Brazilian Catholic Bishop Don Tomás BalduÀno, president of the Land Pastoral Commission (CPT), expressed his disappointment with president Lula’s Administration, because the president has not managed to advance the agrarian reform process.
Balduíno made his statement at the launching of the document, "The Churches and the Land Question," endorsed by 76 bishops and pastors from four Christian churches.
In a 15-page document, the Catholic and Evangelical religious authorities level criticism at the government’s land reform program and the São Francisco River transbasin diversion project, and call the conclusions reached by the Parliamentary Investigative Commissions (CPIs) "shameful."
"Agrarian reform is paralyzed," Balduíno complains. "Lula’s Administration has let us down when it comes to agrarian reform," he says.
According to the bishops and priests, the figures presented by the government and the National Institute of Colonization and Agrarian Reform (INCRA) are fictitious. "For us the numbers presented by the government look like propaganda, not real numbers."
The INCRA press office informed that the institute would not comment on the bishops’s accusations. In Balduíno’s view, the positive aspect of Lula’s Administration is the dialogue with members of the Landless Workers’ Movement (MST) and "the fact of not resorting to repression."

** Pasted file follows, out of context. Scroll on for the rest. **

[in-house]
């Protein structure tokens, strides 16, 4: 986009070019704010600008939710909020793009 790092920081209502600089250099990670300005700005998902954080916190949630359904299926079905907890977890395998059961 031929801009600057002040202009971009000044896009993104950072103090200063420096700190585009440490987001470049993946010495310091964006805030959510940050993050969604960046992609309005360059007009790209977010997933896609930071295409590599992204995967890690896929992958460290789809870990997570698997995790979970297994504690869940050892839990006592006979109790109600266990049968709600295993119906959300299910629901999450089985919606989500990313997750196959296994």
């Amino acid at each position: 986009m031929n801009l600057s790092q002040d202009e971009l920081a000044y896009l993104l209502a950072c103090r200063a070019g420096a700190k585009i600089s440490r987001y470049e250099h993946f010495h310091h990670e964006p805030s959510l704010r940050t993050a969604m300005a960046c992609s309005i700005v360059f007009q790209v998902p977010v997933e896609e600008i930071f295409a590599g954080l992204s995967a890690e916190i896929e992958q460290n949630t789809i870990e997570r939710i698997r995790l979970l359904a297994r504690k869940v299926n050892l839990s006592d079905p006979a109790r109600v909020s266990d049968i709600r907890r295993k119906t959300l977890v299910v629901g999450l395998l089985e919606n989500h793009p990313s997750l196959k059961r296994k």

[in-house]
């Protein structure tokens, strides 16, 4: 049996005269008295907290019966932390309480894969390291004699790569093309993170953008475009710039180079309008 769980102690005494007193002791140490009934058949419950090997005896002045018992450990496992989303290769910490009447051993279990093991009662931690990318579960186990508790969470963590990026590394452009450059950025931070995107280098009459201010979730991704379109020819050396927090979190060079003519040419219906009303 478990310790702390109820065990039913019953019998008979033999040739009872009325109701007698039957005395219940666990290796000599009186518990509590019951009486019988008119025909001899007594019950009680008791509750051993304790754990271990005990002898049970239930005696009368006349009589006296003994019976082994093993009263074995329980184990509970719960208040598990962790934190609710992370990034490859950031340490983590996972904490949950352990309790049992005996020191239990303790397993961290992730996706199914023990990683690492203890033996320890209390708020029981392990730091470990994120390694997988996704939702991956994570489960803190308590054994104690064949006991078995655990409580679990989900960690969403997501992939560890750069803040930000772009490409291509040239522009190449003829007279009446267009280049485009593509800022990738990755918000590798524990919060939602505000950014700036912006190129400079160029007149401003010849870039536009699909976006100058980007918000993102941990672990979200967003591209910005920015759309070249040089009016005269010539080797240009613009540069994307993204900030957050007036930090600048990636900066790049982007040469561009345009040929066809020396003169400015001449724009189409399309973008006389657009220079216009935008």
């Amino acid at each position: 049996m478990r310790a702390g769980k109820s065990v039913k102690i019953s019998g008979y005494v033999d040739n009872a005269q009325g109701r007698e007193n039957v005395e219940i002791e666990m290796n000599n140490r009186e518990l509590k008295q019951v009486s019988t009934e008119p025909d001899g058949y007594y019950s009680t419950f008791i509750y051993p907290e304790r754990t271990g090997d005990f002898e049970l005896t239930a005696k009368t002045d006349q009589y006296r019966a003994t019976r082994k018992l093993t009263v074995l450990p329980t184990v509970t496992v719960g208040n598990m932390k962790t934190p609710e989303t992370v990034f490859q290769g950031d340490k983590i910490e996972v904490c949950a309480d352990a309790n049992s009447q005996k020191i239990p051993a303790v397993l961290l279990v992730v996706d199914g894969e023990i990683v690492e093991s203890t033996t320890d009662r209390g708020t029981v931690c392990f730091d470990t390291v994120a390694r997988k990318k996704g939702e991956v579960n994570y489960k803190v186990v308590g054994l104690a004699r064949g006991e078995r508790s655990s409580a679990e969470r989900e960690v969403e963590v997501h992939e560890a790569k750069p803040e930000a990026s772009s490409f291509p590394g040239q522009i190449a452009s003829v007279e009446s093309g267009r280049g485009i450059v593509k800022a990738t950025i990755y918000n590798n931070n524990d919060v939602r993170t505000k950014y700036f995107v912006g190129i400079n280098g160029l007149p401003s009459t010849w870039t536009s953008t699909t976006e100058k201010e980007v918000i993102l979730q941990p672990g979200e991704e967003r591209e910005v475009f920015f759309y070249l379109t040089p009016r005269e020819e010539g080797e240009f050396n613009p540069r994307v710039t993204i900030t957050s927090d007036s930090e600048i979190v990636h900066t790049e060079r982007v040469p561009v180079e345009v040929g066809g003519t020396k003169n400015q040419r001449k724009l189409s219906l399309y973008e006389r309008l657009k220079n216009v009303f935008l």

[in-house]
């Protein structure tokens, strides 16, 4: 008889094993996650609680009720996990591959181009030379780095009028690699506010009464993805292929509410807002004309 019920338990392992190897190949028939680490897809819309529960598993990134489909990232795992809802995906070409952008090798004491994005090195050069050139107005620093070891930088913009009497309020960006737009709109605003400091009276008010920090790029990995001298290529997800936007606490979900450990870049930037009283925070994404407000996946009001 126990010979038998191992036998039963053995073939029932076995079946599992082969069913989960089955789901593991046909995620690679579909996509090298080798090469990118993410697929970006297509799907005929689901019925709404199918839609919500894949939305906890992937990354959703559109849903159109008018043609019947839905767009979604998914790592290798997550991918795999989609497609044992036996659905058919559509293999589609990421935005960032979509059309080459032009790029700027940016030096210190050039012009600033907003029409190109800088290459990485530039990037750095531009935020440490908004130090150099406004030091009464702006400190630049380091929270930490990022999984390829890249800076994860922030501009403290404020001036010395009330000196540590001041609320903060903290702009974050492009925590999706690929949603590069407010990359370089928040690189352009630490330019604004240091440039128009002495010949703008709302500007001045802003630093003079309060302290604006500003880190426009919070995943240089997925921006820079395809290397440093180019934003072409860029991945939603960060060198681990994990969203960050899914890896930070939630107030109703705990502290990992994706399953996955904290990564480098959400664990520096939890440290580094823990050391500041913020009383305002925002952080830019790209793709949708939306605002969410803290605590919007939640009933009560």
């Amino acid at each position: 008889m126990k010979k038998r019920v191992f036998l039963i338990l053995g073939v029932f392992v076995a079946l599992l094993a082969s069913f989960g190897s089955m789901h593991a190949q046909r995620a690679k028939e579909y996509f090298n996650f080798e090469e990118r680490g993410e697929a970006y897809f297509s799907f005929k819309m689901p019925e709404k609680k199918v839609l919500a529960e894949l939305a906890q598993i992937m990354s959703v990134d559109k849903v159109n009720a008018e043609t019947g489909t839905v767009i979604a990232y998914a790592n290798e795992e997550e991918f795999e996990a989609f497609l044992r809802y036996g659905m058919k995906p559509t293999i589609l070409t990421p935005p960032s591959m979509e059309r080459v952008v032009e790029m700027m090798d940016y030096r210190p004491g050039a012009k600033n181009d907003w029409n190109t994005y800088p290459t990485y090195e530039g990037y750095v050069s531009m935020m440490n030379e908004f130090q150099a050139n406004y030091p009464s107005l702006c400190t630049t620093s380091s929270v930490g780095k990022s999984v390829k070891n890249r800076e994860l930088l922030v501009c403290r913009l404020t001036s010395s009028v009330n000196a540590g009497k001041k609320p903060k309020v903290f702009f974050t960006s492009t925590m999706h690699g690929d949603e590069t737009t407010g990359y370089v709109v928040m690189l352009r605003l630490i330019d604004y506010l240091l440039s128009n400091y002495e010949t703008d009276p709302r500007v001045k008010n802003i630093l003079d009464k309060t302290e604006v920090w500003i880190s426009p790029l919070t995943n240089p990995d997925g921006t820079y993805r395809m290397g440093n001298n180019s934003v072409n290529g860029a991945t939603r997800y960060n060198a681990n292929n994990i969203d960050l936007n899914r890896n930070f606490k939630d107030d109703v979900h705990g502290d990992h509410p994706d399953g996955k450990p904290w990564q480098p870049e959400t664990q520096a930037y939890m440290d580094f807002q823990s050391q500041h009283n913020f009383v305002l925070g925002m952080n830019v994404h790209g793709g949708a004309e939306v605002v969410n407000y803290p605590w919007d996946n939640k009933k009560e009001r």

"Even though they [the MST] press on with their land invasions, the government has never stopped talking to these workers."
Balduíno compared Lula’s Administration with that of his predecessor, Fernando Henrique Cardoso: "Cardoso dispatched the police, arrested workers, backed the paramilitary forces employed by the landowners, and punished the rural workers. In Lula’s Administration, to the contrary, there is even dialogue."
The document launched Thursday, March 30, presents an evaluation of the agrarian reform process in the country and makes proposals to the three branches of the government (Executive, Legislative, and Judicial). The idea is to use the "authority" of the church to make the country’s leaders more mindful.
"These movements were the ones that opposed the government, and they remain strong. Regardless of the authority of the bishops, that should be enough to convince these leaders. We want to use our authority to sensitize the leaders," the bishop remarked.